[PATCH 1/5] dma-buf: remove fallback for !CONFIG_DMA_SHARED_BUFFER

Thomas Hellstrom thellstrom at vmware.com
Wed Oct 3 00:45:41 PDT 2012

On 10/02/2012 10:03 AM, Daniel Vetter wrote:
> On Tue, Oct 02, 2012 at 08:46:32AM +0200, Thomas Hellstrom wrote:
>> On 10/01/2012 11:47 AM, Maarten Lankhorst wrote:
>>> I was doing a evil hack where I 'released' lru_lock to lockdep before doing the annotation
>>> for a blocking acquire, and left trylock annotations as they were. This made lockdep do the
>>> right thing.
>> I've never looked into how lockdep works. Is this something that can
>> be done permanently or just for testing
>> purposes? Although not related to this, is it possible to do
>> something similar to the trylock reversal in the
>> fault() code where mmap_sem() and reserve() change order using a
>> reserve trylock?
> lockdep just requires a bunch of annotations, is a compile-time configure
> option CONFIG_PROVE_LOCKING and if disabled, has zero overhead. And it's
> rather awesome in detected deadlocks and handling crazy locking schemes
> correctly:
> - correctly handles trylocks
> - correctly handles nested locking (i.e. grabbing a global lock, then
>    grabbing subordinate locks in an unordered sequence since the global
>    lock ensures that no deadlocks can happen).
> - any kinds of inversions with special contexts like hardirq, softirq
> - same for page-reclaim, i.e. it will yell if you could (potentially)
>    deadlock because your shrinker grabs a lock that you hold while calling
>    kmalloc.
> - there are special annotates for various subsystems, e.g. to check for
>    del_timer_sync vs. locks held by that timer. Or the console_lock
>    annotations I've just recently submitted.
> - all that with a really flexible set of annotation primitives that afaics
>    should work for almost any insane locking scheme. The fact that Maarten
>    could come up with proper reservation annotations without any changes to
>    lockdep testifies this (he only had to fix a tiny thing to make it a bit
>    more strict in a corner case).
> In short I think it's made of awesome. The only downside is that it lacks
> documentation, you have to read the code to understand it :(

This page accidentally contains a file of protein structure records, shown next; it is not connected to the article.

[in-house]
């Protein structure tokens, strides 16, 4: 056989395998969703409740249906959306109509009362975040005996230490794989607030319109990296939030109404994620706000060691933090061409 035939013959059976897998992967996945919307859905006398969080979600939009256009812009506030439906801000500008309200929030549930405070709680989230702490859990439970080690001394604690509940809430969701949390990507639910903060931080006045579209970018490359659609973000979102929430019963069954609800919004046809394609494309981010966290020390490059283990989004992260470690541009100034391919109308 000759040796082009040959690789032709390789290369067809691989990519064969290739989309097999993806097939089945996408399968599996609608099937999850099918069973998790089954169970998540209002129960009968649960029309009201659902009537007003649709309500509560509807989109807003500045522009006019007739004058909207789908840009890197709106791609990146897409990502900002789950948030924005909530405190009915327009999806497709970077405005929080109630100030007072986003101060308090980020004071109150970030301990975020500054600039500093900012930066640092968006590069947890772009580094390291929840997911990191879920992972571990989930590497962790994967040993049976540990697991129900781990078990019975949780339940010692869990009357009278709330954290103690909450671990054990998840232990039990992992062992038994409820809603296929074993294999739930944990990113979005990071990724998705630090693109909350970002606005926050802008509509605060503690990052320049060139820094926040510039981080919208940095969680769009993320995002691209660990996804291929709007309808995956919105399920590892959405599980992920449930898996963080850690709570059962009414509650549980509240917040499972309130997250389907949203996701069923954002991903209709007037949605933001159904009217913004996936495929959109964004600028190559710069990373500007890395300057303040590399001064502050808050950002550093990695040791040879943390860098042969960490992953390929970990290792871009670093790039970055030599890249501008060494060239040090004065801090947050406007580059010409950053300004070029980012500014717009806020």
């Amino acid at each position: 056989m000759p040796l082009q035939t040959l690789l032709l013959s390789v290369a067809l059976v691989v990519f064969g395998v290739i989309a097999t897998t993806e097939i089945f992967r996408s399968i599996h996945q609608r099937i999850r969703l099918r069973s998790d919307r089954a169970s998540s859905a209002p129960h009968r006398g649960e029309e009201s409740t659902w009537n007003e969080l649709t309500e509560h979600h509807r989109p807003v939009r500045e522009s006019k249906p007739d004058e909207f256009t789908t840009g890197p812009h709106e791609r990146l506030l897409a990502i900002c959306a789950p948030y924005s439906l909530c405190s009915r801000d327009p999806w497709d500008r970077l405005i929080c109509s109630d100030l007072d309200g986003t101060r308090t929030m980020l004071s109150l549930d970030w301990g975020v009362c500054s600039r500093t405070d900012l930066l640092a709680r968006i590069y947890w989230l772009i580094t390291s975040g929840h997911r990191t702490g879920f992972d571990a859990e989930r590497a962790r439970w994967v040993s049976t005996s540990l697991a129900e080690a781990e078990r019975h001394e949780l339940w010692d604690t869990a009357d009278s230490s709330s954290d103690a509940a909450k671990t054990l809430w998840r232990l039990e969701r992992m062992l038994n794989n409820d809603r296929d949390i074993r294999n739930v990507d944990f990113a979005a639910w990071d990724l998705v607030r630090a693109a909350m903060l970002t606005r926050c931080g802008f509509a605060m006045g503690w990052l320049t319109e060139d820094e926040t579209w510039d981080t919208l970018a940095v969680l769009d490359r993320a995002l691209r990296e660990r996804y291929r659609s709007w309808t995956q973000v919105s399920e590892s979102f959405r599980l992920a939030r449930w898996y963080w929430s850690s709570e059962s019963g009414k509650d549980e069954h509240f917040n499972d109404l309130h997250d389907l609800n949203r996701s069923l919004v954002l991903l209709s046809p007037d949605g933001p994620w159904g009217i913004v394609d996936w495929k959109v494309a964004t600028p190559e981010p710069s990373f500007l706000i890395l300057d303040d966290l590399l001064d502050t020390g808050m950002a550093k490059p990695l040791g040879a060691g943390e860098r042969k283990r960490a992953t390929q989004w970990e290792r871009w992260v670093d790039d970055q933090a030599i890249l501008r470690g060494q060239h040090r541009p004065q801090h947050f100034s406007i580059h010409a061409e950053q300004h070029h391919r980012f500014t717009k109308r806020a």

> The reason I've suggested to Maarten to abolish the trylock_reservation
> within the lru_lock is that in that way lockdep only ever sees the
> trylock, and hence is less strict about complainig about deadlocks. But
> semantically it's an unconditional reserve. Maarten had some horrible
> hacks that leaked the lockdep annotations out of the new reservation code,
> which allowed ttm to be properly annotated.  But those also reduced the
> usefulness for any other users of the reservation code, and so Maarten
> looked into whether he could remove that trylock dance in ttm.
> Imo having excellent lockdep support for cross-device reservations is a
> requirment, and ending up with less strict annotations for either ttm
> based drivers or other drivers is not good. And imo the ugly layering that
> Maarten had in his first proof-of-concept also indicates that something is
> amiss in the design.
So if I understand you correctly, the reservation changes in TTM are 
motivated by the
fact that otherwise, in the generic reservation code, lockdep can only be
annotated for a trylock and not a waiting lock, when it *is* in fact a 
waiting lock.

I'm completely unfamiliar with setting up lockdep annotations, but the 
only place a
deadlock might occur is if the trylock fails and we do a 
Isn't it possible to annotate the call to wait_for_unreserve() just like 
an interruptible waiting lock
(that is always interrupted, but at least any deadlock will be catched?).


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